Cop Who Threatened to Make Photog’s Life a ‘Living Hell’ Found Guilty of Misconduct

Following up on a story we shared a couple of months ago, it seems we now have TWO examples of police officers facing consequences for dealing with photographers unprofessionally.

The story, in case you need a refresher, is the one that involved an anonymous UK photographer and the police officer who threatened to make his life “a living hell” for photographing the scene of a crash from a safe distance away in a public space. The officer claimed that only press were allowed to take photos at a ‘crime scene,’ which is not the case, and seized his camera as evidence.

The photographer recorded his interaction with the irate police officer and posted the video (above) on YouTube, sparking a long investigation that ended recently with the officer being found guilty of misconduct, given a written warning and pulled from frontline duty.


According to Amateur Photographer, the Gloucestershire Police had this to say in a statement:

All officers sign an oath to serve the public with respect to all people and, while we believe our staff uphold this in the vast majority of incidents, clearly in this case the standard of behaviour fell short of what is expected.

Oh, and if you’re wondering about the other example we mentioned in the intro, we were referring to the Seattle Police Officer who was fired for how he dealt with a newspaper editor. You can read that story here.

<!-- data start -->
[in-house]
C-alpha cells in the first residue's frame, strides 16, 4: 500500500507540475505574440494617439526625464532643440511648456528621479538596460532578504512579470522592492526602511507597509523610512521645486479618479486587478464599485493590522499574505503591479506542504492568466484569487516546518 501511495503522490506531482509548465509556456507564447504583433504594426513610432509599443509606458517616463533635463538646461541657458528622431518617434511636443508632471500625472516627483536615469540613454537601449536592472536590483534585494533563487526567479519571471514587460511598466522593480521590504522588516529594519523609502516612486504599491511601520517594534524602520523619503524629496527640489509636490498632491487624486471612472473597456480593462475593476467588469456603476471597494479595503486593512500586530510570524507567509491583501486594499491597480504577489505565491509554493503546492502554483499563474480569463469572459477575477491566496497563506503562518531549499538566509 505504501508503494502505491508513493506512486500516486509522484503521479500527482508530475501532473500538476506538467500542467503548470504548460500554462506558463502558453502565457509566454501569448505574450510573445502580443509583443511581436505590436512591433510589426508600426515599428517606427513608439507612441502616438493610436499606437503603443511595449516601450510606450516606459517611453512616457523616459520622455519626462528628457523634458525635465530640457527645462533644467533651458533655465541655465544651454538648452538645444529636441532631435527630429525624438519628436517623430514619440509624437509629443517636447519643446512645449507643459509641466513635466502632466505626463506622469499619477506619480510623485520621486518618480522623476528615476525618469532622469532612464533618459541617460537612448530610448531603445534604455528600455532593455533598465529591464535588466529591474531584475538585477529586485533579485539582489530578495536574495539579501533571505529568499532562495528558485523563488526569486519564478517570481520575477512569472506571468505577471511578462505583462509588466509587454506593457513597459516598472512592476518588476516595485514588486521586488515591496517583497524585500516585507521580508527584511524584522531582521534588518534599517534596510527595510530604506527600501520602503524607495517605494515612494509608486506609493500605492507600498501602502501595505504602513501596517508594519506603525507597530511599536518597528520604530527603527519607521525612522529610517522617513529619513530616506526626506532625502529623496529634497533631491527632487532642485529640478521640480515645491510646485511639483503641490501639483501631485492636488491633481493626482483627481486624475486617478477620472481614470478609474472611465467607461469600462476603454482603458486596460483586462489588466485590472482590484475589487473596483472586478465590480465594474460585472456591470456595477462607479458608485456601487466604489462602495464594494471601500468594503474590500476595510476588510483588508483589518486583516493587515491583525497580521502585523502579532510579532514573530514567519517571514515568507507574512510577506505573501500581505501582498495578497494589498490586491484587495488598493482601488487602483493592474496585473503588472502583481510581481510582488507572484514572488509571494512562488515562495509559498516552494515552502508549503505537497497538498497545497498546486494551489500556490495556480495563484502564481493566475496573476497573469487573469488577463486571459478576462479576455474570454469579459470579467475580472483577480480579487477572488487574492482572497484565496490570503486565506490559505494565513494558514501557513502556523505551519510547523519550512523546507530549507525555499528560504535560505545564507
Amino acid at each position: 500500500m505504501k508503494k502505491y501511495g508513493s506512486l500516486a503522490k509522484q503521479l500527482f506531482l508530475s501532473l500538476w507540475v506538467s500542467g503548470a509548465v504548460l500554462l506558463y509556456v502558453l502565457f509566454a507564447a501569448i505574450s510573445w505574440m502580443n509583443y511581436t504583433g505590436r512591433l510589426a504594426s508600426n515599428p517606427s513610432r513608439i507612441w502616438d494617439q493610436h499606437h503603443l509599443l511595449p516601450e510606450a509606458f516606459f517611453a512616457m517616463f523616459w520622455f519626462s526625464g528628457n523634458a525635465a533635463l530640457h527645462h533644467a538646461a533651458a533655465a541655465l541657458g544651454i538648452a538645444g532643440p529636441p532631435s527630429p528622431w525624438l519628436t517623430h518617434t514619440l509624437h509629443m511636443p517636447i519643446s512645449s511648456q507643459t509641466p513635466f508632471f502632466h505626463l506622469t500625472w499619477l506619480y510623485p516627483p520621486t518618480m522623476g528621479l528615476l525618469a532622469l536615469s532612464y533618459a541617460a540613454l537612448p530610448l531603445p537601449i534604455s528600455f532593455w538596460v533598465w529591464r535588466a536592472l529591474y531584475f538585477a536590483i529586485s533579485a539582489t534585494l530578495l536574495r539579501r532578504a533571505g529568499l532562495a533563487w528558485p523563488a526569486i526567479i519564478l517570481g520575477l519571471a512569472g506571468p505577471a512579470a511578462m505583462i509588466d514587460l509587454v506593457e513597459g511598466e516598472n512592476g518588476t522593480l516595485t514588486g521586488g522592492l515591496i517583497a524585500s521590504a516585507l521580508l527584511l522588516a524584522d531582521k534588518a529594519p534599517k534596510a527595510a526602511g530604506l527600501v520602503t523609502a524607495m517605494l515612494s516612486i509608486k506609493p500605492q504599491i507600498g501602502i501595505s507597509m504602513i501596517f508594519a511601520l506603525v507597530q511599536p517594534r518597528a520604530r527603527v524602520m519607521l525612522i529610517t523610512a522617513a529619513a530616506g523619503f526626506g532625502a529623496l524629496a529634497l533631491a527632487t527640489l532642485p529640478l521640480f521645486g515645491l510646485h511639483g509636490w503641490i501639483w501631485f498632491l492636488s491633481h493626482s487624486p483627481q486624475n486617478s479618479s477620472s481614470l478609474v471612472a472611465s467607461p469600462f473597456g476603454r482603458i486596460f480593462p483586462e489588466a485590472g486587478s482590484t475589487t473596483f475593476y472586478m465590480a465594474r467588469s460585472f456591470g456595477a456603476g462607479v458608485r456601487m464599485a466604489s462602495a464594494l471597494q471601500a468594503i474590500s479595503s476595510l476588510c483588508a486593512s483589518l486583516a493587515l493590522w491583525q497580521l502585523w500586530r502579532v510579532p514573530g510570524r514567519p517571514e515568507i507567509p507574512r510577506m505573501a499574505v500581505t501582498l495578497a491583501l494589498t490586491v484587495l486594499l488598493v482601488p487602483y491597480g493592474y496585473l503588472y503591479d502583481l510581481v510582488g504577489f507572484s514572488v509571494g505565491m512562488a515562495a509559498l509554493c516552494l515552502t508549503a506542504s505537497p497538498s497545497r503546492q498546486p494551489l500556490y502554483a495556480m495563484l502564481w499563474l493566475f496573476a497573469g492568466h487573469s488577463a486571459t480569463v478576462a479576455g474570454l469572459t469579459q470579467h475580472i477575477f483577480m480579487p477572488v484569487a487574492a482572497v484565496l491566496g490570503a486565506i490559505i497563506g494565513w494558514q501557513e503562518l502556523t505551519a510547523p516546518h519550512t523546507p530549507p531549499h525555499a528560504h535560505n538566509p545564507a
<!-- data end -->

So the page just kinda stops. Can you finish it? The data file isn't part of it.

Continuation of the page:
(via Amateur Photographer via Imaging Resource)

  • Fuzztographer

    Oh, scary, now he must face punishment from the Department of Paid Vacations!

  • RegularGuy55

    It’s a shame these authoritarian figures don’t know the limits of that authority, or when to exercise it correctly.

  • David Liang

    Yeah if it’s anything like it is here in Canada, that’s exactly what will happen. But I think every little bit helps when it comes to attention being brought to this sort of thing and the courts siding with the victims rightly.

  • Chris Pickrell

    Best part, the cop has zero idea that those photos are 99% recoverable :D

  • MJSfoto1956

    seem this cop was predicting his own future…

  • Nick Silverstein

    What a brain dead idiot! Not intelligent enough to know his own job and the parameters/rules which he should abide by. No wonder police get a bad name, all because of the “big men” in uniform who shouldn’t be in that uniform in the first place!

  • Krijsh

    What a wanker

  • Rodney Wren

    Genius didn’t even realize he was be video taped. Good thing he doesn’t carry a gun. Wait scratch that.

  • Anna

    “The officer claimed that only press were allowed to take photos at a ‘crime scene’” – not just a crime scene but HIS crime scene…

  • Nobody important

    Everyone can have a bad day at work. For all we know the officer’s dog died that morning or he got kicked out of the house by his wife. The difference is that if I bark at someone, I’ll be laughed at and called an idiot. I don’t have the power to make permanent ruinous changes to someone’s life.

    This is why we expect that our police offers be held to a high standard of behaviour when dealing with the public. In general terms, no-one should be calling for the constable’s badge over this but what bears examining is whether this is indicative of a trend of behaviour for the officer. He wasn’t dealing with a violent drunk here or a driver who caused a pile up and tried to escape.